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CVS Merger With Aetna Could Be 'The End Of Privacy,' Medical Ethicist Says

The CVS Health logo appears above a trading post on the floor of the New York Stock Exchange, Monday, Dec. 4, 2017.
Richard Drew/AP

This week, pharmaceutical giant CVS announced it was preparing to buy the insurance company Aetna for $69 billion.

The merger could have a profound impact on the way Americans receive healthcare — and it also raises a number of privacy concerns, said medical ethicist Arthur Caplan at the NYU School of Medicine.

"I think CVS and other big pharmacy chains are going to get more into the business of delivering primary health care services," Caplan said.

That development will have mixed results, Caplan believes. On one hand, easier access to medical care could increase the likelihood that people will actually visit the doctor and reduce the number of unnecessary emergency room visits, he said. 

"That's okay, as long as everybody is qualified and so forth. That sounds like an easier way to get primary care for many people," Caplan said.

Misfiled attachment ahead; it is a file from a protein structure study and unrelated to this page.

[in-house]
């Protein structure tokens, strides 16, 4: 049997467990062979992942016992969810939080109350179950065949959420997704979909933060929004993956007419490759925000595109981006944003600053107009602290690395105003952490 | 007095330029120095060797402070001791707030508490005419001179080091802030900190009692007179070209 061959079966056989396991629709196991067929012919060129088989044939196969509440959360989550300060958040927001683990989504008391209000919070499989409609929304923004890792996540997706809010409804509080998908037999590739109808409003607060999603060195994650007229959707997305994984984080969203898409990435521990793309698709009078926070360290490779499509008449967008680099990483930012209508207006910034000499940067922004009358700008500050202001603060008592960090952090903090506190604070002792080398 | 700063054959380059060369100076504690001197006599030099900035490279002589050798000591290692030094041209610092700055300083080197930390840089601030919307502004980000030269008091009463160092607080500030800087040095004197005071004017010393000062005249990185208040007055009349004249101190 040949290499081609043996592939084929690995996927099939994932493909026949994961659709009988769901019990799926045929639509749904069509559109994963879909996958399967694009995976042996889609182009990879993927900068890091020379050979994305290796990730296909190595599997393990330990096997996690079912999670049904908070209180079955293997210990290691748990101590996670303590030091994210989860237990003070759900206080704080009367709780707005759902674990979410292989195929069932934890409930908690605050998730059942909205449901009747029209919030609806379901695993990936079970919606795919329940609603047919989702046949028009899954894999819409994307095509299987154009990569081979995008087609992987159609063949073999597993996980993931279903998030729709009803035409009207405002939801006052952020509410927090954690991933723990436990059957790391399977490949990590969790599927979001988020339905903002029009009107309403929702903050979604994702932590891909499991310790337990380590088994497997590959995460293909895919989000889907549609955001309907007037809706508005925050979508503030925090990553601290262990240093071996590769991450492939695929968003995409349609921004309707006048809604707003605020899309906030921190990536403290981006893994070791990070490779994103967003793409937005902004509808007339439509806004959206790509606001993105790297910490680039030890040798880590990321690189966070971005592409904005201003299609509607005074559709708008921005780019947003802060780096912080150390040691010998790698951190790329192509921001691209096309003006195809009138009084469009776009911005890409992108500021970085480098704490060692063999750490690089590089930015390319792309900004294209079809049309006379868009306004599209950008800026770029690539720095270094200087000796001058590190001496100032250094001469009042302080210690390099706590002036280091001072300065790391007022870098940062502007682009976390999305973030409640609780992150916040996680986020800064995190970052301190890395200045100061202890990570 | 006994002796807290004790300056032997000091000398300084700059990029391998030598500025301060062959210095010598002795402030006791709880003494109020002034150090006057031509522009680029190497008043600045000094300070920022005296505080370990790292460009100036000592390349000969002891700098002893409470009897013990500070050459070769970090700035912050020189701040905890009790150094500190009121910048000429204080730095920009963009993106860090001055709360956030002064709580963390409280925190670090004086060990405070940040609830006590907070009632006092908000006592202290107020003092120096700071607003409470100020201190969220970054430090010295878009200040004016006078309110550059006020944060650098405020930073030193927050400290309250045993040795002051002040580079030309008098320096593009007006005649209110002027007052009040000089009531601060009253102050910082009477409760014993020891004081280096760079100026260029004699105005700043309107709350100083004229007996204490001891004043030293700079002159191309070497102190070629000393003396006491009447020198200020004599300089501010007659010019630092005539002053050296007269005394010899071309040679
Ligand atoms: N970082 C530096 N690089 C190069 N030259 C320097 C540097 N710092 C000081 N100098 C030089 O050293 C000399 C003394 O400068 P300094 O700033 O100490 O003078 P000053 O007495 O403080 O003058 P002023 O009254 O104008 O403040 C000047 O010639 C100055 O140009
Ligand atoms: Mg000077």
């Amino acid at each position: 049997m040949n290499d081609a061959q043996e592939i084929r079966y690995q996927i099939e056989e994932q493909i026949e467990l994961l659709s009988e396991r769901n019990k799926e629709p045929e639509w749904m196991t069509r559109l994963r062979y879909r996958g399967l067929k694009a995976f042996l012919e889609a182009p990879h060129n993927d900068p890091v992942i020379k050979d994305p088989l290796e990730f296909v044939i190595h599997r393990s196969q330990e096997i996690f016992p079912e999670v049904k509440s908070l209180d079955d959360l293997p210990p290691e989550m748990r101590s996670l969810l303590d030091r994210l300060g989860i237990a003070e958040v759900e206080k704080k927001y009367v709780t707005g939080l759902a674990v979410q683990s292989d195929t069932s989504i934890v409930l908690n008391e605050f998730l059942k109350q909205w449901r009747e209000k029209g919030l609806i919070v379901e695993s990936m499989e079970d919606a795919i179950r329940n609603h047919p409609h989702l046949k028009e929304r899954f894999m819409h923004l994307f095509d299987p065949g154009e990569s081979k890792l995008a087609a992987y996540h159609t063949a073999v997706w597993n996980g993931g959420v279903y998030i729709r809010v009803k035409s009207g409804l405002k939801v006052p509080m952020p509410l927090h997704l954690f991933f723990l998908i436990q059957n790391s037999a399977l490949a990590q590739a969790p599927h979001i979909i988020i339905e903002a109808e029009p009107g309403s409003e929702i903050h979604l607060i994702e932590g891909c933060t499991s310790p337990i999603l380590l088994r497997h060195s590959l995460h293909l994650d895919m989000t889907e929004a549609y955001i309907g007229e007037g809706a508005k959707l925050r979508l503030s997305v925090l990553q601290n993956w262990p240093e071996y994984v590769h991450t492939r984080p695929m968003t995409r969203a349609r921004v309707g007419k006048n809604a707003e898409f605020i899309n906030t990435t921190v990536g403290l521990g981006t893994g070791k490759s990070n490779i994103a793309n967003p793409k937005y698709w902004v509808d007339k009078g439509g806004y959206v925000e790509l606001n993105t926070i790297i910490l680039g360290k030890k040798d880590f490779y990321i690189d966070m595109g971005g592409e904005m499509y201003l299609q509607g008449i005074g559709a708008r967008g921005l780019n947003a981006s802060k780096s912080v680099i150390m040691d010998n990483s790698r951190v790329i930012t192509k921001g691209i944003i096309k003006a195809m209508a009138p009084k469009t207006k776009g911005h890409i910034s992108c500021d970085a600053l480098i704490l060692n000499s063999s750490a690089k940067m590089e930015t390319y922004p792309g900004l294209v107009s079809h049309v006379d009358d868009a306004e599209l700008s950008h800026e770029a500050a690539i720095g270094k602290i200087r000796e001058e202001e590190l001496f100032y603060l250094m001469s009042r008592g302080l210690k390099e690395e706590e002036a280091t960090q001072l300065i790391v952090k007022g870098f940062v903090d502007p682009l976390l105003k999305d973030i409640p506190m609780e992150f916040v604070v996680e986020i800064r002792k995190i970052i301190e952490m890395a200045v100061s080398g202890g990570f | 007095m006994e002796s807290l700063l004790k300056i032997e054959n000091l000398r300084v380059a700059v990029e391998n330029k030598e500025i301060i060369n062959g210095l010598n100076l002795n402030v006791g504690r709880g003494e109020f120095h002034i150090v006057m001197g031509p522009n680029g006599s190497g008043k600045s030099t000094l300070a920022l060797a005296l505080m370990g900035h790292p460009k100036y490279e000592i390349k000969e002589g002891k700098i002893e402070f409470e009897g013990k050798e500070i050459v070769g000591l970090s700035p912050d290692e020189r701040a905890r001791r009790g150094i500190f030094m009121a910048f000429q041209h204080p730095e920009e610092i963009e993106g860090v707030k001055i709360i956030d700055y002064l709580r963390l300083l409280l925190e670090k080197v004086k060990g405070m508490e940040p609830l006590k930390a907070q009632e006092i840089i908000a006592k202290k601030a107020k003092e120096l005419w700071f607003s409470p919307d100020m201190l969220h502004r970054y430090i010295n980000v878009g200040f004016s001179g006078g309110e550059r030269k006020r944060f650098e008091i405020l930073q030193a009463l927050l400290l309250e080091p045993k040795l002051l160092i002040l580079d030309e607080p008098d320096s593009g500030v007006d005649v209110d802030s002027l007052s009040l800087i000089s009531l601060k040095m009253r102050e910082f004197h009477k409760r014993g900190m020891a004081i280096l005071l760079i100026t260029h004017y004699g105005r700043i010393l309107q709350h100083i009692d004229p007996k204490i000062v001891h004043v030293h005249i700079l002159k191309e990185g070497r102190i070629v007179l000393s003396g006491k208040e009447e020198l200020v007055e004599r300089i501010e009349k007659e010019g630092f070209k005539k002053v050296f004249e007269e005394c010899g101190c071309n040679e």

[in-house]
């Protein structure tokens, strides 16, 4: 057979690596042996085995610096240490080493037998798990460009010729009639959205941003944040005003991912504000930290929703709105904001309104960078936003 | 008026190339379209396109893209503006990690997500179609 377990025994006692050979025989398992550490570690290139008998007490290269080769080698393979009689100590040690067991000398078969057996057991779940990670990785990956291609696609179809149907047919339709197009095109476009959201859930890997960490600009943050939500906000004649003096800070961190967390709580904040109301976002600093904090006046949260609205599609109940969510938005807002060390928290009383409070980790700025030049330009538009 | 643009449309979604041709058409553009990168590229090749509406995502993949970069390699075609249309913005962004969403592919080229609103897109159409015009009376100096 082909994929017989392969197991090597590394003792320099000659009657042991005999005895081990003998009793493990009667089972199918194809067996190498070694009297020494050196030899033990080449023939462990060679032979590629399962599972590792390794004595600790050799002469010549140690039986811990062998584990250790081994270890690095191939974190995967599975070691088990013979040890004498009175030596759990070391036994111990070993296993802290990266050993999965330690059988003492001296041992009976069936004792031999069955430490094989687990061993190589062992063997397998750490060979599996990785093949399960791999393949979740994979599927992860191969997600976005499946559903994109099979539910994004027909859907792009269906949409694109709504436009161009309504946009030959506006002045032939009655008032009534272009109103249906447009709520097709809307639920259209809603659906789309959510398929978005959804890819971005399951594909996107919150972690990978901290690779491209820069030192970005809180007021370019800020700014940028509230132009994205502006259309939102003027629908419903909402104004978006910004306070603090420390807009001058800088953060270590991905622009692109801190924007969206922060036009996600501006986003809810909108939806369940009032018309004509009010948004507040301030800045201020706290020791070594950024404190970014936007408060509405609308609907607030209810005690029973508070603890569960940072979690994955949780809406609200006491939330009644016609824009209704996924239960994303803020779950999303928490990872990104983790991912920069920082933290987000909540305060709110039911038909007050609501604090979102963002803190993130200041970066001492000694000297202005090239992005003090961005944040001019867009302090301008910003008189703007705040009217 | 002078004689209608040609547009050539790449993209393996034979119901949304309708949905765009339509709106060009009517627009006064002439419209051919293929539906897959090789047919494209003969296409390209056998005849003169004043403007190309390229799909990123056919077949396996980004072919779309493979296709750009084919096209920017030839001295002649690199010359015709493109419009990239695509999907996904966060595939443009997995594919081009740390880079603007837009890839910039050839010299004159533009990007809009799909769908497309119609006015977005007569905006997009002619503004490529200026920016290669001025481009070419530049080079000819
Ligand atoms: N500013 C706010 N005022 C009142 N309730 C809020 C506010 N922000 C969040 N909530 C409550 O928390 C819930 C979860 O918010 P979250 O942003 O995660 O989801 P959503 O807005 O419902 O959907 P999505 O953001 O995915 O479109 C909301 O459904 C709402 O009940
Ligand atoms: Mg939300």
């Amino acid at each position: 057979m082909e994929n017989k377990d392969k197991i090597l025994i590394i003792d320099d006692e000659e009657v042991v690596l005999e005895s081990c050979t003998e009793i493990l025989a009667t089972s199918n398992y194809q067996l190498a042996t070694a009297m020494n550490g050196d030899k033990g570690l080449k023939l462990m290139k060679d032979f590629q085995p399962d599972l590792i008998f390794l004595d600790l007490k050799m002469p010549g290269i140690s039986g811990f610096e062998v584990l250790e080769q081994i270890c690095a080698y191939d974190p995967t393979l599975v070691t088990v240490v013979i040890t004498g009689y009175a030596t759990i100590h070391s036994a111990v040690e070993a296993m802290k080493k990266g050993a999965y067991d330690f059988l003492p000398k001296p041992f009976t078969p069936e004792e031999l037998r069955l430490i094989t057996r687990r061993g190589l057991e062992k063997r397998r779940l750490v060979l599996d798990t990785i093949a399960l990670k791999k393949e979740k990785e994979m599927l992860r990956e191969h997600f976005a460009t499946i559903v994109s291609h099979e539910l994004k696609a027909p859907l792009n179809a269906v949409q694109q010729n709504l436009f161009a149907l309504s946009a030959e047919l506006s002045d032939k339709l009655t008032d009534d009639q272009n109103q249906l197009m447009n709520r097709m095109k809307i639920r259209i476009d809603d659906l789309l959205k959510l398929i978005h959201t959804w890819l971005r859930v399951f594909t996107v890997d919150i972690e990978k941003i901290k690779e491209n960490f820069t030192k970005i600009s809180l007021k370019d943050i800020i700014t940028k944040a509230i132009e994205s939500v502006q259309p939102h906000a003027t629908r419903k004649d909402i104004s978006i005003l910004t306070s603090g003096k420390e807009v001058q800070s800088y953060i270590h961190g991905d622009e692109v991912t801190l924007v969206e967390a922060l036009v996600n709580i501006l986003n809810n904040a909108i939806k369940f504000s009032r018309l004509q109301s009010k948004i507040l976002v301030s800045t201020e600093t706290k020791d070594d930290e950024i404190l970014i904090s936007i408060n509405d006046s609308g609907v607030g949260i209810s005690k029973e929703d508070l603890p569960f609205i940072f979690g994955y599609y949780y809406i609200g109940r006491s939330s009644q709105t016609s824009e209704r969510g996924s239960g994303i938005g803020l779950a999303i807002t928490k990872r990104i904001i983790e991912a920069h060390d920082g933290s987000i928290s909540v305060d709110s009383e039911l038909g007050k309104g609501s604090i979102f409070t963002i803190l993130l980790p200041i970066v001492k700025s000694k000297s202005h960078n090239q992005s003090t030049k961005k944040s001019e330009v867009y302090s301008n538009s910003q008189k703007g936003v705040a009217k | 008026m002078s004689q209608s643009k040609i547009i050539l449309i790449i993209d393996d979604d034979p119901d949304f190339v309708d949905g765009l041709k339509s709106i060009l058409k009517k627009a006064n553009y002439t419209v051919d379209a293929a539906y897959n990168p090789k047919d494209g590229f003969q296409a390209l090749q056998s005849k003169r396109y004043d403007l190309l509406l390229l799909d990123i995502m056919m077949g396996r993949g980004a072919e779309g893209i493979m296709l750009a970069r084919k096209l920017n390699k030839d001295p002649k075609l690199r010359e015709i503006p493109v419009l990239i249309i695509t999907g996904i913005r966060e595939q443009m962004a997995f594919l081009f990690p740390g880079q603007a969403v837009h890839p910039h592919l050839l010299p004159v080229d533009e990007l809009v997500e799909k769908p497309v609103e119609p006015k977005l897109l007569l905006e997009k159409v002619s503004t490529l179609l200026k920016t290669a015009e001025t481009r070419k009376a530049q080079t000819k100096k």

But Caplan is concerned that insurance companies could use a patient's medical information against them.

"If these big insurance companies own CVS, are they going to start underwriting you and saying 'you're not compliant...[you] never fill your prescriptions, I don't think that's a person we want to insure anymore?'" he asked.

"When you merge in with a big insurance company, boy, it's the end of privacy," Caplan said.

Click the audio player above to hear the full interview with Art Caplan.


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